Earned Income Tax Credit Overview

7/8/2020

Earned income tax credits (EITC) are a common strategy used by governments to bolster the economic security of low-income working families, especially those with children. By reducing personal income tax liability, low-income tax filers retain more of their income. The amount of a tax credit is determined mostly by income level, marital status and number of dependent children.

Quick Facts

  • EITCs are a tax benefit designed to help low- to moderate-income working people.
  • The federal government, 30 states, the District of Columbia, Guam, Puerto Rico and some municipalities have EITCs.
  • The federal EITC has been in place since 1975, and Rhode Island enacted the first state EITC in 1986. 
  • More than 25 million eligible tax filers received almost $63 billion in federal EITC during the 2019 tax year.
  • The average EITC amount received per tax filer was $2,476 during the 2019 tax year. 
  • Workers must file tax returns to receive the credit.
  • An estimated 20% of eligible workers do not claim EITC. To improve participation rates, the IRS sponsors an annual awareness day.

Federal Earned Income Tax Credit 

The federal EITC is a tax credit that reduces the amount of federal income tax owed and is refundable if the tax filer's credit is larger than their tax liability. To claim the EITC, a tax return with proper documentation must be filed with the Internal Revenue Service (IRS). The amount of the credit changes every year and is based on earnings, number of qualifying children and marital status. A qualifying child is determined by age, the relationship to the filer, how long the filer and child have lived together in the U.S. and whether the child has filed a joint return. Those without a qualifying child must be 25-65 years old at the end of the year, live in the United States for more than half the year and cannot qualify as a dependent of another person. For a complete list of requirements and the exact 2019 tax year EITC calculation, see IRS Publication 596.

For a complete legislative history of the federal EITC, see The Earned Income Tax Credit (EITC): A Brief Legislative History, Congressional Research Service, March 2018. For a complete distribution of federal EITC tax-filings and total credit value by state, see the IRS EITC statistics page.

Table 1: Federal EITC 2020 Income Limits

CHILDREN

MAXIMUM CREDIT

MAXIMUM EARNINGS

    Single Married

Childless

$538

$15,820

$21,710

One Child

$3,584

$41,756

$47,646

Two Children

$5,920

$47,440

$53,330

Three or More Children

$6,660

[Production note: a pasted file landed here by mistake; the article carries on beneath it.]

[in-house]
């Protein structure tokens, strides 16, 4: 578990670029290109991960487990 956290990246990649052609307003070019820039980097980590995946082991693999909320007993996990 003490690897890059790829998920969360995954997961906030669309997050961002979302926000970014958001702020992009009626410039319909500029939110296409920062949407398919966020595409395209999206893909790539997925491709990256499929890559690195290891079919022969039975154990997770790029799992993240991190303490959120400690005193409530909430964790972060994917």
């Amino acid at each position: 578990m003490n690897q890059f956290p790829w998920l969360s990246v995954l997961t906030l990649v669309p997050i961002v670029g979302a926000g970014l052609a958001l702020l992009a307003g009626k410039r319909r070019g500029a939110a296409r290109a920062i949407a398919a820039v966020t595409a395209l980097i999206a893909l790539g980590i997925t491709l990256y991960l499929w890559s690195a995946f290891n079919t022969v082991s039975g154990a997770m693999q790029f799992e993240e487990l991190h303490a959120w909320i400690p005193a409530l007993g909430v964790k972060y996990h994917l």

$50,594

$56,844

Source: Internal Revenue Service, EITC Income Limits, Maximum Credit Amounts and Tax Law Updates (Washington, D.C: IRS, 2020).
 

State Earned Income Tax Credits 

State earned income tax credits provide an additional benefit to the federal credit for low-income taxpayers by reducing their state income tax liability. For example, in 2017, 1.4 million families in California shared a total of $325 million in state credits, bolstering the $6.8 billion they received in federal credits. Current state EITC policies are mostly modeled after the federal credit, but vary somewhat on eligibility standards, methods for calculating the credit amount, refundability, awareness and outreach efforts, and data tracking requirements.

State EITC eligibility requirements often closely match federal requirements. There are some differences, however. Wisconsin’s credit does not apply to childless workers, and California’s credit focuses on a narrower segment of income levels than the federal credit. Similarly, most states—with notable exceptions including CaliforniaIndianaMinnesota and New York (Tax § 606)—calculate their EITCs as a simple percentage of the federal credit, ranging from 3% in Montana to 125% in South Carolina.

Most state EITCs (23 states, D.C., Guam and Puerto Rico), like the federal credit, are refundable. To be eligible for EITC refunds at the state and federal levels, a tax return must be filed. Since many low-income workers are not required to file a return, they often miss out on the full value of refundable credits. In response, several states have implemented measures to increase the awareness of EITCs. Iowa and Maine are among states that require beneficiaries of certain assistance programs to be informed of the benefits of EITCs. Laws in Oregon, Vermont and Virginia directly charge state agency heads with leading EITC outreach activities. Oregon requires its Bureau of Labor and Industries commissioner to adopt rules requiring employers to share information about state and federal EITCs with their employees. In addition, several states—including Iowa, Oklahoma, Texas and Virginia—appropriate funds or implement measures to help state and federal EITC-eligible families prepare their tax filings.

Some states—including California, New Jersey and Hawaii—require state EITC statistical data to be collected and reported. Hawaii’s law, for example, requires the director of taxation to prepare an annual report detailing the number of credits granted, the total dollar amount granted and the average credit value distributed for specified income ranges during the prior calendar year

 
Table 2: State Earned Income Tax Credits as of June 2020

STATE